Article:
Peter Owen-Jones is an Anglican Priest, a television presenter and an emerging voice in the battle to secure a better future for planet earth and her inhabitants.
He has two early memories about bread. A good one and a bad one. The good one recalls a time when he made toast over an open fire and squashed freshly picked blackberries on it and ate it up. The bad one – or rather the series of bad ones – involves him as a boy at boarding school when they used to bend the (sliced white) bread to check for freshness. If it folded it was fresh. If it broke in two it was stale. It always broke in two. It was not the white sliced nature of the bread that offended his boyish sensibilities, it was the fact that it was stale. He wryly tells me he was part of a thoroughly modern 1960s family that was an enthusiastic participant in the new bread revolution. That meant white sliced at home? “Indeed,” he responds and begins to laugh, “in fact white sliced bread AND margarine – for the complete 1960s food experience! That was a combination that left you feeling like…” he sticks his tongue out a couple of times and screws up his eyes and his nose in a deep think, “…you had eaten slugs.”
Today, seated at his desk in the soft sunshine of a summer’s afternoon, Peter has a whole different set of associations with bread.
“Warmth. Earth. Comfort. Picnics.”
The reasons for his bread journey are partly physical and partly a result of what he calls a general process of awakening. “A number of years ago I began to realise that the bread I was eating made me unwell. I mean, really unwell. I just could not tolerate it at all. So I started to eat wheat free bread and felt better. I gradually changed the way I ate entirely and I awakened,” he says, “from the poison that is processed food. Good bread is the central core of the way I eat now. Good bread,” he continues, “is the metaphor for all things that are good and so it is also the central core of a new way of living for me and a new world to live in.”
We sit down to share some rye and spelt toast and slather on some butter and wild cherry jam that he had made the day before from cherries foraged from a magical stand of cherry trees just down the road. “Oachegh” he exclaims thickly through the toast. “There is something fantastic about wild fruit jam – better flavour, better colour, no pesticides.” We stick our tongues out at each other to compare how purple they are. Dark purple. Really dark purple. Mauve.
Breaking bread, either alone or in company, is an excellent time to reflect on all sorts of things and for Peter it is an automatic trigger for thinking about virtue because, for him, bread is a touch point for contemplating our relationship with all of creation. “If we eat shit we are by default treating the natural world like shit. And if we eat well – if we eat things of love and beauty – we are by default treating the natural world with love and respect.”
Luckily for him there is a baker in the village who is conscious about where he buys his flour, taking both quality and proximity into account. He bakes for the people in the village and for people in some of the surrounding villages, and is desperately keen to make a living without having to transport his bread too far away from the bakery. Doesn’t Peter think it’s amazing that such a small village can support a baker? “The UK bread culture is changing. People are beginning to feel willing to pay a bit more to get an excellent loaf from a local baker who cares. They don’t want a price-led, advertising-based bread culture that is rooted in a ruthless, capitalistic ethic. And if they understand that this is what they are buying when they buy shit bread, they may well change. We all have to change. We have to be kinder to ourselves, to each other, and to the planet. Our choices regarding what we eat should be based on a conscious understanding of the impact that the food has had from its creation to its consumption. The benefits of eating good bread include better grain, better farming, better health and a better connectivity with the land. Good bread is the end result of a good process. ”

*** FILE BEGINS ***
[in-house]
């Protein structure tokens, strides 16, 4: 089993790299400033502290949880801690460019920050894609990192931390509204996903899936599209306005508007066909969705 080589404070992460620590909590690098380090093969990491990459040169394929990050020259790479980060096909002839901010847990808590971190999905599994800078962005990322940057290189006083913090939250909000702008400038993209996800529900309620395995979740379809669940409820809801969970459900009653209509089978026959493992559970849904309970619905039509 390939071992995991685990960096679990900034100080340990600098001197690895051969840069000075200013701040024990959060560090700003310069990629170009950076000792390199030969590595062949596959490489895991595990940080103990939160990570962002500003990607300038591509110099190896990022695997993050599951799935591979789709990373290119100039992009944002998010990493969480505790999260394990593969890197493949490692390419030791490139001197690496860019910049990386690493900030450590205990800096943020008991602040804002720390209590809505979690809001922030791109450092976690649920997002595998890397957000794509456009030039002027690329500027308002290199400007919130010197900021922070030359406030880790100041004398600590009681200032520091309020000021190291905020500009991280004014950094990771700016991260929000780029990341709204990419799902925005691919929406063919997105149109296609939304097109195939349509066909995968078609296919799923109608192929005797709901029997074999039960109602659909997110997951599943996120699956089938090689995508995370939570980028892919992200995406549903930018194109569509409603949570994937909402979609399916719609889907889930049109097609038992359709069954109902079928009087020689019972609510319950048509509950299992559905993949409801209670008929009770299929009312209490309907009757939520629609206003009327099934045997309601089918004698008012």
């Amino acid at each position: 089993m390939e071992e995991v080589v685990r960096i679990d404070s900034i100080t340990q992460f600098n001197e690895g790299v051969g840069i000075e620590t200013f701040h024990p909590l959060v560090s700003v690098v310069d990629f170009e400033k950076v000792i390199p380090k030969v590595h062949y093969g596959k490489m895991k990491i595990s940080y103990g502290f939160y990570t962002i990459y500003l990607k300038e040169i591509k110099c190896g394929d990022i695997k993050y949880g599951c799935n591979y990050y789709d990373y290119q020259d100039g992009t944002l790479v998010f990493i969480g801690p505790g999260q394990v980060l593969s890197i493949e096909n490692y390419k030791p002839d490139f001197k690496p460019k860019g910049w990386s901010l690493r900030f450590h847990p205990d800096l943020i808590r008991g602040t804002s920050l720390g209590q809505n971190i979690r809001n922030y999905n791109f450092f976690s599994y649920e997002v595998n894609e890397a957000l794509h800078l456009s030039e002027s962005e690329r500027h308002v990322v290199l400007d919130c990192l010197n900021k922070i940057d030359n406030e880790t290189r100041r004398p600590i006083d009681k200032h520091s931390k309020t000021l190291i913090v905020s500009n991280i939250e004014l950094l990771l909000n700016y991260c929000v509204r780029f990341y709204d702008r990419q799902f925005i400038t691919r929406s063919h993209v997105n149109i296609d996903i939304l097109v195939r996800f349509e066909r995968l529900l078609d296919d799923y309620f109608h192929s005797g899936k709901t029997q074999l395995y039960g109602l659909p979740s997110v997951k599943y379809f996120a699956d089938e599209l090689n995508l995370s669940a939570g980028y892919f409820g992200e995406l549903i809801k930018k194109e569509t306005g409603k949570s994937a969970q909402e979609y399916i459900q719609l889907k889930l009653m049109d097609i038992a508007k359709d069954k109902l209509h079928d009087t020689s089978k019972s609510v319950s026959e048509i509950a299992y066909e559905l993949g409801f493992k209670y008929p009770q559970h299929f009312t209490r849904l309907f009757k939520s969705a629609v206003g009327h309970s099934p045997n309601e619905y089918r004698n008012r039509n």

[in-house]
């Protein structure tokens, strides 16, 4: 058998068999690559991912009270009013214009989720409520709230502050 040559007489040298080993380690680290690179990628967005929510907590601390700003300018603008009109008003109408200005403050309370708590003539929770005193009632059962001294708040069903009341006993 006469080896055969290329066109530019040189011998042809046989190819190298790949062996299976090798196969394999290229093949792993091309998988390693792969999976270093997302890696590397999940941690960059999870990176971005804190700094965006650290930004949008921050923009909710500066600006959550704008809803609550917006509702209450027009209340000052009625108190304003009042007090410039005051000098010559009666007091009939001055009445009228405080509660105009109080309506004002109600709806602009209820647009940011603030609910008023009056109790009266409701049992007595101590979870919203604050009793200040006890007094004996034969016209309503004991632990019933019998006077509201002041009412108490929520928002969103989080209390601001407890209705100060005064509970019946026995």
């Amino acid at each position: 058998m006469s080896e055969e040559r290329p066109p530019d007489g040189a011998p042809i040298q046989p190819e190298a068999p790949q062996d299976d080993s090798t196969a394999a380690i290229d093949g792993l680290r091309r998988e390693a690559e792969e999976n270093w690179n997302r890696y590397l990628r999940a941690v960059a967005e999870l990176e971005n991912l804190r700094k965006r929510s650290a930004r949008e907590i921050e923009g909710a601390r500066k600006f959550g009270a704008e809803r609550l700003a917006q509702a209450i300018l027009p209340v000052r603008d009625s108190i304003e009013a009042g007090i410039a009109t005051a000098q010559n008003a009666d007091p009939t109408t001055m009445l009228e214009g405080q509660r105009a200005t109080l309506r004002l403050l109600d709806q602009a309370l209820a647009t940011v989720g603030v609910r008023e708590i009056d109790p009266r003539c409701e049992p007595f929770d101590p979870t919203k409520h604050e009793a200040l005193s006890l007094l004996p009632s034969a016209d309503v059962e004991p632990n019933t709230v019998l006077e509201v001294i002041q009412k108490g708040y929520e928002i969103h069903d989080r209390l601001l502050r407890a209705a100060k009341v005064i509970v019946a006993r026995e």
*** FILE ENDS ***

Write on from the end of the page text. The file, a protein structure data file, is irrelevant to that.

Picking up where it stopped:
Is good bread a good gift?
He smiles, “When I receive bread as a gift I feel cared for. It is the most wholesome gift I could ever receive because I am receiving something of goodness.”
Is that how he feels when he receives the sacrament?
“The sacrament is life, and bread and life are interchangeable. The sacrament and bread are interchangeable expressions of our creativity and our fragility.” He pauses, “The sacrament is the abiding metaphor for the best of what it is to be human. So when I receive the sacrament I feel I am the most priviledged being on the planet. It is the only time in the week when I take an hour out to celebrate all that is good. I feel I am taking part in the continually unfolding process of creation.”
Indeed much of what he is doing now as both a parish priest and a “voice” is aimed at getting people to engage in the world around them on an emotional rather than a financial level. “It’s one thing,” he says,”to make the connection between lifestyle and the implications of lifestyle. But it’s not enough. We actually have to take responsibility for our lifestyles and the impact they are having. We have to be aware. We have to be willing to act accordingly. That may be wasting less or driving less or paying more for a better loaf of bread. If paying more for a better loaf of bread means I cannot go on a holiday, so be it. In fact, maybe I won’t be so exhausted if I ate better bread all time and so I would not need a holiday.” He laughs his explosive laugh.
“Creation isn’t over,” he says. “It’s not something that happened a zillion years ago. It is something that is continually unfolding and we appear to be awakening to the fact that we need to be in partnership with it in order to have a future. We have no more rights than a butterfly.”